Today the Alaska weather we expected all along returned. On the dock in Skagway, at sea level, there was a heavy overcast of clouds and a steady surge of 35-mph winds, though the temperature was mild. Skagway, originally called Skagua by the Tlingit, means "wind and whitecaps" and the town was working hard to live up to its name today.
This was one of a small handful of places people came to in the mid-1800s for the Gold Rush. The town has a population of only about 850, but there were over 100,000 here when many used it as a base to launch their trek into the Yukon in search of gold. (For further reading, see my blog entry from 2008 on Liarsville.)
Sarah Palin lived here until she was six years old. Her father taught at the only school in town. Milk is more expensive than gasoline. Many of the people who came for the gold couldn't read but wanted to go to church on Sunday, so each church was painted a different color so folks would know where to go. A few years ago, we were told, the Methodist church painted their building a different color and the town council came along and forced them to paint it back to the original color as it was a historical site. The Tlingit people still own most of the land and rule with a stern, strict hand.
There were two heavily-traveled paths up into the Yukon: The Chilkoot Trail, which was steep and difficult and you had to make approximately 20 trips to get all your supplies to the top. The other was the Whitepass Trail, which was advertised to be easier and more pack animal-friendly, but the fact is it wasn't. A local man was quoted as saying that no matter which trail you took, you wished you'd taken the other. The Whitepass Trail, in fact, killed over 30,000 beasts of burden and became known as "Dead Horse Trail." When the railroad came to Skagway, it appropriated over 80% of the Whitepass Trail for its tracks.
When you reached Canada, the Royal Canadian Mounted Police would weigh your goods and foodstuffs. If you didn't have at least one ton (2,000 pounds), you weren't allowed to go on. So many prospectors were dying of the elements and starvation that they had to impose this rule to do what they could to insure a person's survival.
Today Pop and I climbed onto a tour bus and took a 40-minute trek up the Klondike Highway, through Canadian customs, and into the Yukon. We started at sea level and ascended to 3,292 feet. Interestingly, the weather at the summit was almost the opposite of dockside. The sun was out and the wind was slight, but it was quite cold! (See the photo of the day up top.)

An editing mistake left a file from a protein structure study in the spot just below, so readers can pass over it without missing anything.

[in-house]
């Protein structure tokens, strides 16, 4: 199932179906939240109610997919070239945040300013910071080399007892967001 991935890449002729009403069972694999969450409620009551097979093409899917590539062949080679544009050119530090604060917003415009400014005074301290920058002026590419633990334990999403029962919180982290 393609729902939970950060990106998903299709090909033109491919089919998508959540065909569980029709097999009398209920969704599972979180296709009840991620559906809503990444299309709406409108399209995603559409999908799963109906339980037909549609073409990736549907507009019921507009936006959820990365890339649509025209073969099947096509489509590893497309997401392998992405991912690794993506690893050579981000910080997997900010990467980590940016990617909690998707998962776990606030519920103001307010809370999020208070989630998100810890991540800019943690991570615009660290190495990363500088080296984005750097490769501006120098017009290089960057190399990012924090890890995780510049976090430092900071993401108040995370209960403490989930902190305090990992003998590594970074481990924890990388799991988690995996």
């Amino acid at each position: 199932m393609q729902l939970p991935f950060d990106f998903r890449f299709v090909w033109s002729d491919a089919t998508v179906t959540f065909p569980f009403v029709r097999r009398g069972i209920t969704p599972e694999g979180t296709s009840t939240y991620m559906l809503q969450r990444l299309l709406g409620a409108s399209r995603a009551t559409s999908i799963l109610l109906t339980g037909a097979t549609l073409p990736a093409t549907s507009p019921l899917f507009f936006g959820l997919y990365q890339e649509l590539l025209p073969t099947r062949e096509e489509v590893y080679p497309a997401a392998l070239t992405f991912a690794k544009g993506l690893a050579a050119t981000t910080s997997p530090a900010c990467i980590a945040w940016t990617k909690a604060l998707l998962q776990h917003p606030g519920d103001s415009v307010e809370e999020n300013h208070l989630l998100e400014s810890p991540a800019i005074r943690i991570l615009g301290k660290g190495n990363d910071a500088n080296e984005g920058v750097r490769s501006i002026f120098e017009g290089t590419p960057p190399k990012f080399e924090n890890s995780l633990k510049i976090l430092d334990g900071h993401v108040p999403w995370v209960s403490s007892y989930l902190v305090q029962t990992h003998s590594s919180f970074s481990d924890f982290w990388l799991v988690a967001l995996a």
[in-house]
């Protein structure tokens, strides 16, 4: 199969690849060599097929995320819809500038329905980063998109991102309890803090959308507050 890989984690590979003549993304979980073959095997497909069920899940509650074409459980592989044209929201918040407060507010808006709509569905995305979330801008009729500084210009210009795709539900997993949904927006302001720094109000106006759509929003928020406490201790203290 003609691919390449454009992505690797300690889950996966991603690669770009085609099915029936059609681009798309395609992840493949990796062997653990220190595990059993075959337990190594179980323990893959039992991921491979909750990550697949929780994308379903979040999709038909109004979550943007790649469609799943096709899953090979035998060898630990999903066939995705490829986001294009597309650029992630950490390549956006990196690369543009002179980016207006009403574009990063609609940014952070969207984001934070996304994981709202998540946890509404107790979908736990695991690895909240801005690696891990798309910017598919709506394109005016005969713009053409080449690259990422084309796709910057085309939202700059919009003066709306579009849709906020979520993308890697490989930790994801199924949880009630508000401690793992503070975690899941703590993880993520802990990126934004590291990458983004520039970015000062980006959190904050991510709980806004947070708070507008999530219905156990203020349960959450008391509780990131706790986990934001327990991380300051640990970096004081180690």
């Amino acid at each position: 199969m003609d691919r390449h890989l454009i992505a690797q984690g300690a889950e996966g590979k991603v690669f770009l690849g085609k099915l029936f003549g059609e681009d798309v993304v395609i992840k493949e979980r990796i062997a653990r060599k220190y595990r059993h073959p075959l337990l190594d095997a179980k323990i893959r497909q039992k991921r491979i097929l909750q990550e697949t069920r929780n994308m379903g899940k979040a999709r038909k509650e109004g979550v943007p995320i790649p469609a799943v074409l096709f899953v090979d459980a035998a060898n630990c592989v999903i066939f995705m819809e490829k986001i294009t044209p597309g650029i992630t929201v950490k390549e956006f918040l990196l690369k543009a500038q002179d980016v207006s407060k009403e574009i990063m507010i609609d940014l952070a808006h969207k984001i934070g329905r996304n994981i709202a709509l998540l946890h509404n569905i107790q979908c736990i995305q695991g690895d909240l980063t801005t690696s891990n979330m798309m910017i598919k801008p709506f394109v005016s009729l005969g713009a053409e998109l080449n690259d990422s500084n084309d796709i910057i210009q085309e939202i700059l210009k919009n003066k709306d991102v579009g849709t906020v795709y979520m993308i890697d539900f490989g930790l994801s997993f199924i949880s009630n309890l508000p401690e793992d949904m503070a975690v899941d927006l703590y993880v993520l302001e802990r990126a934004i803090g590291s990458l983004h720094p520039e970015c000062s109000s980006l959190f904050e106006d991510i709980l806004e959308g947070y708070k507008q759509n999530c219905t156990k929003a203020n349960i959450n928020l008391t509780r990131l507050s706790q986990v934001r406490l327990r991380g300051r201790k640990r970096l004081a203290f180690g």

We had come to walk across the suspension bridge over the Tutshi (pronounced "too-shy") River Canyon. The River is considered Class III whitewater ("Difficult") with some Class V Rapids ("potentially fatal"). The government completed the bridge in 2006 and it was purchased by a private owner in 2011; the same man opened a restaurant on the property.
After crossing the gorge and kicking around a bit, we were treated to a bowl of Bison chili (the owner also owns a bison ranch) and a gigantic homemade dinner roll that, frankly, was the best tasting piece of sourdough and carbohydrates I have ever put in my mouth. The chili was too spicy for Pop, and the hosts graciously supplied him with a bowl of chicken noodle soup to go. Sadly, cruise officials made us throw it away and would not allow it to be brought onboard. We knew there were regulations about taking food *off* the ship, but this caught us completely unaware.
When Dad and I were here two years ago, Mom had just recently passed away and Dad, wanting to signify a new chapter of his life, traded in his wedding band for a new ring of gold, onyx, and mother-of-pearl in a triangular design. He wanted to get a "companion ring" to wear on his other hand with a similar design to commemmorate this trip, which he believes will be his last. Well, though small, Skagway has a ton of shops in town and every other one sells jewelry and diamonds. (Pop jokes that "people in Alaska are still mining for gold, but now they're looking for it in the pockets of the tourists.")
He found his ring. It's a silver and onxy beauty with a triangular design. One triangle on each ring points left, and another points right. He says they remind him of Philippians 3:13 - "Brothers, I do not consider myself yet to have taken hold of it. But one thing I do: Forgetting what is behind and straining towards what is ahead." The verse reminds him of his life after Mom's passing. You can see the rings on my Facebook page.
We had lunch at the Sweet Tooth Cafe in town while waiting for his ring to be sized. This is my third trip here, and I've eaten there each time. It's a great place and everything on the menu is homemade. I highly recommend it. It's become a bit of a Skagway tradition with me. But there was one funny thing that just goes to show what taking three meals a day on a cruise ship will do to you. At the end of the meal, Pop got up and walked away, right out of the cafe. I was inadvertently stuck to pay the bill. (To be fair, he was incredibly embarrassed about the whole thing.)
He's in getting his last acupuncture treatment while I write up this draft, and I sure am praying they work as well as they did on our last cruise together. He deserves it.
We are both a bit flagged after a week of shore activities and are looking forward to our day at sea tomorrow. I'll probably give the blog a rest for a day and come back late Friday night (early Saturday morning for most of you) with a report on our activities at Victoria Island, British Columbia.
We are having a great time and making some fantastic memories together!
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